Authors on location: Lesley Downer travels to Japan…
The lovely Lesley Downer is being treated like a Queen at the booktrail today as quite frankly after reading her novel The Shogun’s Queen, I think she deserves the very best cushion, dainty slippers and Japanese tea whilst she talks everything about Japan and the amazing research required for her novel….She went to everywhere Atsu goes to.No wonder she’s tired and needs a rest!
Ernest Satow was a young man from North London who went as an interpreter to Japan in about 1863. He got so used to black teeth that when the empress declared in 1873 that she would no longer blacken her teeth he was as shocked as any Japanese by all the savage looking white teeth that suddenly appeared. Some old ladies continued to blacken their teeth into the 20th century. (Read Lesley’s full post here)
“A clever woman never lets a man know how clever she is“…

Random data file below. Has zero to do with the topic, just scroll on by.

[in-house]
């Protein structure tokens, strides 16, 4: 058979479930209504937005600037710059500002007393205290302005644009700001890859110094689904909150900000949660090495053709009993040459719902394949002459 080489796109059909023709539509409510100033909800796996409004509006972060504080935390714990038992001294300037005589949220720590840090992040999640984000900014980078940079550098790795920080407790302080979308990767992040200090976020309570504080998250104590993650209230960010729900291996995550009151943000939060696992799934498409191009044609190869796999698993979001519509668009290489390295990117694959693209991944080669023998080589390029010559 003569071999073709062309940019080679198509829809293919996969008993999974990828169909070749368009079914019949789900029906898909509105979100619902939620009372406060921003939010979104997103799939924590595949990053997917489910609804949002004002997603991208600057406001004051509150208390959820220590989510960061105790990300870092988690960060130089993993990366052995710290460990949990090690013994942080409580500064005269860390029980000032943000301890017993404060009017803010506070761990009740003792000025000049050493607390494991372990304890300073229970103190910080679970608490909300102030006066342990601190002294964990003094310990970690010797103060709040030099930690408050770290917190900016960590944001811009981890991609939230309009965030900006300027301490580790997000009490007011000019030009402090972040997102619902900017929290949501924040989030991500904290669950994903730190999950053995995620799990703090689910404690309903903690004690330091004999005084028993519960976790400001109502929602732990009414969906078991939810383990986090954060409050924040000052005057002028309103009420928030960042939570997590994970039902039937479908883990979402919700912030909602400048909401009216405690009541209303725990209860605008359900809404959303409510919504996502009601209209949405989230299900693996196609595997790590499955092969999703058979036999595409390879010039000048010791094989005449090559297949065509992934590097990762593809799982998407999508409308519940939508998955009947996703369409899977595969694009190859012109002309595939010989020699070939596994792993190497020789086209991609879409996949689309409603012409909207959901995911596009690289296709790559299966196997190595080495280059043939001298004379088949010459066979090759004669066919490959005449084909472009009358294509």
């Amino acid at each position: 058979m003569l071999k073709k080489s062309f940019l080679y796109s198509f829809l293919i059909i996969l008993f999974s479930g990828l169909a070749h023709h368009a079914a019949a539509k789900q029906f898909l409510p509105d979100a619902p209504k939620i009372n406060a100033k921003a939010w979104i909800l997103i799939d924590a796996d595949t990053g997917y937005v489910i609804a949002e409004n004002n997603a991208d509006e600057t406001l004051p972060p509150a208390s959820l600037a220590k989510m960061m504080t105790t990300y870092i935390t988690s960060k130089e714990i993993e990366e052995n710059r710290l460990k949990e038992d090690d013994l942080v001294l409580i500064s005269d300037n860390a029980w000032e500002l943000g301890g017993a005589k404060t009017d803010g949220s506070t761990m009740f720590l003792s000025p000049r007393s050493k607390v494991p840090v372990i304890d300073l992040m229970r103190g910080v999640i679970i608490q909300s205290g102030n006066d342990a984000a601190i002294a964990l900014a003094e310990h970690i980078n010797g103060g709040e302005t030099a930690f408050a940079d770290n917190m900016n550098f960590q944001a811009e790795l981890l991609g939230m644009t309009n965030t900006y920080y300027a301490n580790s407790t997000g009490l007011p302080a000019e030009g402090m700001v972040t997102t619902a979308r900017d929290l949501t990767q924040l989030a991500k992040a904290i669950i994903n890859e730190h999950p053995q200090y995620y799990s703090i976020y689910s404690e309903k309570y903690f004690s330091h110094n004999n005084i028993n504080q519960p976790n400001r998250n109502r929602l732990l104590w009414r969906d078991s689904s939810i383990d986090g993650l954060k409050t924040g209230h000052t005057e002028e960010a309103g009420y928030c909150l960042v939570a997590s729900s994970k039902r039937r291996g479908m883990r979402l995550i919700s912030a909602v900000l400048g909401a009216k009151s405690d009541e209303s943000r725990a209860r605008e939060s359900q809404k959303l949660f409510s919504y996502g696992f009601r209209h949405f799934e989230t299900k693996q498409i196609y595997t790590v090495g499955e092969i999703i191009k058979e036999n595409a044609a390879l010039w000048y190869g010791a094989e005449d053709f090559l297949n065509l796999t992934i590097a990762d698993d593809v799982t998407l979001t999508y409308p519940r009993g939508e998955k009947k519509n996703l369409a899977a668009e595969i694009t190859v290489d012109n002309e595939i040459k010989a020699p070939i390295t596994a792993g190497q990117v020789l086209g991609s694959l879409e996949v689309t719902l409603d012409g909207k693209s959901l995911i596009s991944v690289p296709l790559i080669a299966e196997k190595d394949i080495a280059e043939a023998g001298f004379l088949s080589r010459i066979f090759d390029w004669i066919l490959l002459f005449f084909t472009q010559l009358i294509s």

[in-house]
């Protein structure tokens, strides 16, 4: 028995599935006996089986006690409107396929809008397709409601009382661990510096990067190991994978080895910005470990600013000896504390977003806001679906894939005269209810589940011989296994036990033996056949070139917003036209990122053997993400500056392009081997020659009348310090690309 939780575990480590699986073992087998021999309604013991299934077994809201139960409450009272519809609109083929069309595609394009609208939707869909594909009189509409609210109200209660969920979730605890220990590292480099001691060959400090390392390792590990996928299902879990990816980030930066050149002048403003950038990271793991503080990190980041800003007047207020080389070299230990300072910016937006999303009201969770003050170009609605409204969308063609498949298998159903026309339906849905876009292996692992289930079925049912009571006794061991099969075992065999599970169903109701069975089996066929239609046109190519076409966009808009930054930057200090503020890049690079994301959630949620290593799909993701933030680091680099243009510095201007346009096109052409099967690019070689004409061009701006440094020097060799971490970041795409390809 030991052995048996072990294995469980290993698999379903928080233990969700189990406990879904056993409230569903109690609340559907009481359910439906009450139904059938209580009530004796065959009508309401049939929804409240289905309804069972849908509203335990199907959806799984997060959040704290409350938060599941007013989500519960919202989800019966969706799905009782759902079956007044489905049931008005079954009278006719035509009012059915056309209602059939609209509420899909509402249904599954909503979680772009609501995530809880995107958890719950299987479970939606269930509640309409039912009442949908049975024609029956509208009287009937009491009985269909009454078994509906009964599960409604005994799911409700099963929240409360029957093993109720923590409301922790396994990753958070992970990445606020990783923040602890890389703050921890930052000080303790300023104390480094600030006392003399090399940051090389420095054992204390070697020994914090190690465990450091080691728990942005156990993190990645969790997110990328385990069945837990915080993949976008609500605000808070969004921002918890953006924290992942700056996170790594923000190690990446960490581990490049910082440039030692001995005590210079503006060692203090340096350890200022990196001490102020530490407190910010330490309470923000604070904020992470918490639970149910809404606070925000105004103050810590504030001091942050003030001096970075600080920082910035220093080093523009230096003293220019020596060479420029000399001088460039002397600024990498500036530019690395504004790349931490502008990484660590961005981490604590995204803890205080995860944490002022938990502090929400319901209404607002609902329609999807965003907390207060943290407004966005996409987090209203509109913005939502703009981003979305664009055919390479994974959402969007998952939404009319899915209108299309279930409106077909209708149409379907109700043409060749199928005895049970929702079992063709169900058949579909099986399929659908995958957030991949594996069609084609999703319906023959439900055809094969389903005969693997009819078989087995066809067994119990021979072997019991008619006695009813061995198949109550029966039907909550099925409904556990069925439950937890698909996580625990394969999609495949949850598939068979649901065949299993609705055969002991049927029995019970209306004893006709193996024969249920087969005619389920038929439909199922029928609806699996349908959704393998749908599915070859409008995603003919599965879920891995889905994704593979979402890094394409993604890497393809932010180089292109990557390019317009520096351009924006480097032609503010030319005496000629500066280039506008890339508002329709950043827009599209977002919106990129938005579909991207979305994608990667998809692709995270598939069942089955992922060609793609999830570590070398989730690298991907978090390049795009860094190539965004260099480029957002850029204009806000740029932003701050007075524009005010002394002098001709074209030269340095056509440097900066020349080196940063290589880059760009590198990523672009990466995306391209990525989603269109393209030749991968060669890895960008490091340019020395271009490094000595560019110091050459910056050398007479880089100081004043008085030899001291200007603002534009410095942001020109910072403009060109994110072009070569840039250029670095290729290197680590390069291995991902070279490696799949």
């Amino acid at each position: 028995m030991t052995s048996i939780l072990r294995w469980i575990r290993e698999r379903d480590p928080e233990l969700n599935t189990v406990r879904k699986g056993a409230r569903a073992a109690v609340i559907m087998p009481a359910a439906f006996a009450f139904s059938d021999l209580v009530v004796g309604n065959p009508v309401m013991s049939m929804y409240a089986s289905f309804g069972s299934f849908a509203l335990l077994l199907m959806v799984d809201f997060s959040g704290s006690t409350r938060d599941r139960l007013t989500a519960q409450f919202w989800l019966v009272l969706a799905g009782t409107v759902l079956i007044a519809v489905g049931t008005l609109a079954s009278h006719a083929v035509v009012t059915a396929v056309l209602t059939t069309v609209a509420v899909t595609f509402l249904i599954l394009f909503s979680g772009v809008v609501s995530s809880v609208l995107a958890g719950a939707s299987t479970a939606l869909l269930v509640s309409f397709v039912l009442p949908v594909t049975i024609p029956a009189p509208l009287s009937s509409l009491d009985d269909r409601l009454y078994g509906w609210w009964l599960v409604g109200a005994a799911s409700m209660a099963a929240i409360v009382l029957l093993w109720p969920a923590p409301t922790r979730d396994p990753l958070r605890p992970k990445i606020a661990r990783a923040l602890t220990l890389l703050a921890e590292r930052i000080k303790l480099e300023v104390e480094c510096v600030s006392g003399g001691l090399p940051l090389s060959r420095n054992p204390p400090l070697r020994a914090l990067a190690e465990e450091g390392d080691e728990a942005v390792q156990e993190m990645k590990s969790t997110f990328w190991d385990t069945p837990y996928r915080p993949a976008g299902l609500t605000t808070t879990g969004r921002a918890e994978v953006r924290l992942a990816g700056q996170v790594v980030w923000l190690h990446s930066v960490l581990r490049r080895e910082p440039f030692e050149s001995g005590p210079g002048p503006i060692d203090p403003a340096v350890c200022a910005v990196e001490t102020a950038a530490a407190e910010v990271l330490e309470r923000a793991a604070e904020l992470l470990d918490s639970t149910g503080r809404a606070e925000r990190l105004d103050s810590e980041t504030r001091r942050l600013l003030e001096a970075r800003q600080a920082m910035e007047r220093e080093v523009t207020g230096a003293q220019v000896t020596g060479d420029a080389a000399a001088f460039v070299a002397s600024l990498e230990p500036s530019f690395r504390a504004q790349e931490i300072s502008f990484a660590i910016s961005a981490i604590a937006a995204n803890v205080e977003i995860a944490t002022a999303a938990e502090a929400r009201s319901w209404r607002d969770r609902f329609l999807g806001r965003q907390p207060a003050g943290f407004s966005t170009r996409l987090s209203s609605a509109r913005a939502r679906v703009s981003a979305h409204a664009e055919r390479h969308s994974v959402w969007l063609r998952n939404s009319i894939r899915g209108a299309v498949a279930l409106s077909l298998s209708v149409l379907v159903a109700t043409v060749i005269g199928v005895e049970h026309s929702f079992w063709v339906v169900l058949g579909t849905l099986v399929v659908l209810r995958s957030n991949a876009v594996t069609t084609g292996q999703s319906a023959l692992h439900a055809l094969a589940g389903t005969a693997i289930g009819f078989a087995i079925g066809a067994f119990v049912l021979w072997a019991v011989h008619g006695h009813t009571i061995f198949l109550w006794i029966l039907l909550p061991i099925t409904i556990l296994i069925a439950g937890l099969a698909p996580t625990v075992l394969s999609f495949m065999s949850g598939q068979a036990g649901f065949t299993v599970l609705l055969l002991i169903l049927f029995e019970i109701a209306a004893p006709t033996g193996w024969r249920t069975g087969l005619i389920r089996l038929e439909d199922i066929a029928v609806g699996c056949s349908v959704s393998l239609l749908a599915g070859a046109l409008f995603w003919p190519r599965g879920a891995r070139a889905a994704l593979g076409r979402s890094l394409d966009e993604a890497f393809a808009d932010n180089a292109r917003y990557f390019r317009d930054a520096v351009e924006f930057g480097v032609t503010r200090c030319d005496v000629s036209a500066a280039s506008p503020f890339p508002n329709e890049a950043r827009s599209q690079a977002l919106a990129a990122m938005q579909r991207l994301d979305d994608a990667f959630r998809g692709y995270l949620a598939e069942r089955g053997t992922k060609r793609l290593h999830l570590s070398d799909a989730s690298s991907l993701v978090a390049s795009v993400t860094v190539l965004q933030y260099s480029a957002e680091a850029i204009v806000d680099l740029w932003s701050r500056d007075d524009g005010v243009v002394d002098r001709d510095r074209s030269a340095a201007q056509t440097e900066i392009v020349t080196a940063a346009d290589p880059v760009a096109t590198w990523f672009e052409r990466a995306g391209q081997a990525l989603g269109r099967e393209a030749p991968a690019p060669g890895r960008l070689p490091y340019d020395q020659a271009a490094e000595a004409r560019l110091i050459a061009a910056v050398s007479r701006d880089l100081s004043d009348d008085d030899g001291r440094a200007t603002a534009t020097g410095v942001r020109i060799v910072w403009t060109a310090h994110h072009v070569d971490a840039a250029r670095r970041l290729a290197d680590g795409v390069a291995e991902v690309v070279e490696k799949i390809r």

Yes, I try to remind myself of the adage that a clever woman never lets a man know how clever she is – like the sweet demure and tough Steel Magnolias of the Deep South of the US. You can get your way more easily by being lovely and nice and making your man feel good than by being ‘liberated’ and doing lots of arguing and shouting!
There’s also geisha golf … Here the secret is to play very well but not too well. Your male opponent will win but he mustn’t know that you’ve let him win. If he can beat a woman who is an excellent golfer, he will feel convinced he is one of the world’s great golfers. The key thing is he’ll feel good. Then you can wrap him round your little finger.
That’s the way geisha conversation works too. Some geisha are the lovers of major political figures and in the past actually influenced policy. They would never say, ‘Do this. This is my idea. This is what you must do.’ They would always coo, ‘Goodness! Lowering the interest rate! My, what a clever idea! How brilliant of you! You’re so clever!’ So the geisha gets what she wants and the man is convinced that it’s his own brilliant idea. And geisha always tell men, no matter how old and grizzled, how handsome they are, so handsome that you feel really quite nervous in their presence.